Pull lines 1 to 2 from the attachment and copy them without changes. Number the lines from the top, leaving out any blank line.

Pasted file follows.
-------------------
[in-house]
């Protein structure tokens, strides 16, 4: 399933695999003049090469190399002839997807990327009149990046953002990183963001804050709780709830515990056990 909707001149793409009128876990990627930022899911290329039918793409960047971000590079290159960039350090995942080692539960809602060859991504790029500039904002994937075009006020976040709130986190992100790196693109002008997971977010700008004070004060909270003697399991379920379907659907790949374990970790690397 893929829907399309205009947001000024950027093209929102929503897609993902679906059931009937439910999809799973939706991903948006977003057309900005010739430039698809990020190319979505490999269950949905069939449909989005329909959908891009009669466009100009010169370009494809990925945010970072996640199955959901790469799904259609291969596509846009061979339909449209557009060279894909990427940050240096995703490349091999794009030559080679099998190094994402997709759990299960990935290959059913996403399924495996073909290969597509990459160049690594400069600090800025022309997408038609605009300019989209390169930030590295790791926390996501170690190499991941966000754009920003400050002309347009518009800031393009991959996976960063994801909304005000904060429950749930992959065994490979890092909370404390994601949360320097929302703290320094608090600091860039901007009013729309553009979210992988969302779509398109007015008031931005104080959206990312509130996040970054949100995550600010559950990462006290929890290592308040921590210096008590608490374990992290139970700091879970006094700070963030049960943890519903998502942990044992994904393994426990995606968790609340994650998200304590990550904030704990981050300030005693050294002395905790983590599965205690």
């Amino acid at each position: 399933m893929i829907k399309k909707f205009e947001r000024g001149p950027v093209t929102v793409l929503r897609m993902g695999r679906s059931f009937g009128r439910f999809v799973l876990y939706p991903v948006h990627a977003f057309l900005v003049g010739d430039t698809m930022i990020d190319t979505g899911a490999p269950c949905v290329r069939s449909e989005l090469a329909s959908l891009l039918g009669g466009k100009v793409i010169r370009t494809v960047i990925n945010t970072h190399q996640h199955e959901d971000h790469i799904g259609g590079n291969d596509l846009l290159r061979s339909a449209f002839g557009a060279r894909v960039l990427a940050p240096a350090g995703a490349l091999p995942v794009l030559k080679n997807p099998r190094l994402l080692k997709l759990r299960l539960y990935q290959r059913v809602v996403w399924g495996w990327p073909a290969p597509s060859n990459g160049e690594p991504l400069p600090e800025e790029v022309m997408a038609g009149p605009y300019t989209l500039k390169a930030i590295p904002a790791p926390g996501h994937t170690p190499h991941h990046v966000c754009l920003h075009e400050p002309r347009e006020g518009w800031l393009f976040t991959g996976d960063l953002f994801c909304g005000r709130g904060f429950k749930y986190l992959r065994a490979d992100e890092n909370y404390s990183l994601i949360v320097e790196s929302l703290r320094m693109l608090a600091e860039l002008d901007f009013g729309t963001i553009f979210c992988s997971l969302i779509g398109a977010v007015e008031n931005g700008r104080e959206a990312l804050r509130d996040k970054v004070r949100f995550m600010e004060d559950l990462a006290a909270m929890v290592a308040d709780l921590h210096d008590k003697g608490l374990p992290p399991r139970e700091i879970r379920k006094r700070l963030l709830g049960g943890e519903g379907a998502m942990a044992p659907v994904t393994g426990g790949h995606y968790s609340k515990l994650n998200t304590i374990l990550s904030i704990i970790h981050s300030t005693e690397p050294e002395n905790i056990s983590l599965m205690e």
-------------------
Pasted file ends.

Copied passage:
[in-house]
């Protein structure tokens, strides 16, 4: 399933695999003049090469190399002839997807990327009149990046953002990183963001804050709780709830515990056990 909707001149793409009128876990990627930022899911290329039918793409960047971000590079290159960039350090995942080692539960809602060859991504790029500039904002994937075009006020976040709130986190992100790196693109002008997971977010700008004070004060909270003697399991379920379907659907790949374990970790690397 893929829907399309205009947001000024950027093209929102929503897609993902679906059931009937439910999809799973939706991903948006977003057309900005010739430039698809990020190319979505490999269950949905069939449909989005329909959908891009009669466009100009010169370009494809990925945010970072996640199955959901790469799904259609291969596509846009061979339909449209557009060279894909990427940050240096995703490349091999794009030559080679099998190094994402997709759990299960990935290959059913996403399924495996073909290969597509990459160049690594400069600090800025022309997408038609605009300019989209390169930030590295790791926390996501170690190499991941966000754009920003400050002309347009518009800031393009991959996976960063994801909304005000904060429950749930992959065994490979890092909370404390994601949360320097929302703290320094608090600091860039901007009013729309553009979210992988969302779509398109007015008031931005104080959206990312509130996040970054949100995550600010559950990462006290929890290592308040921590210096008590608490374990992290139970700091879970006094700070963030049960943890519903998502942990044992994904393994426990995606968790609340994650998200304590990550904030704990981050300030005693050294002395905790983590599965205690």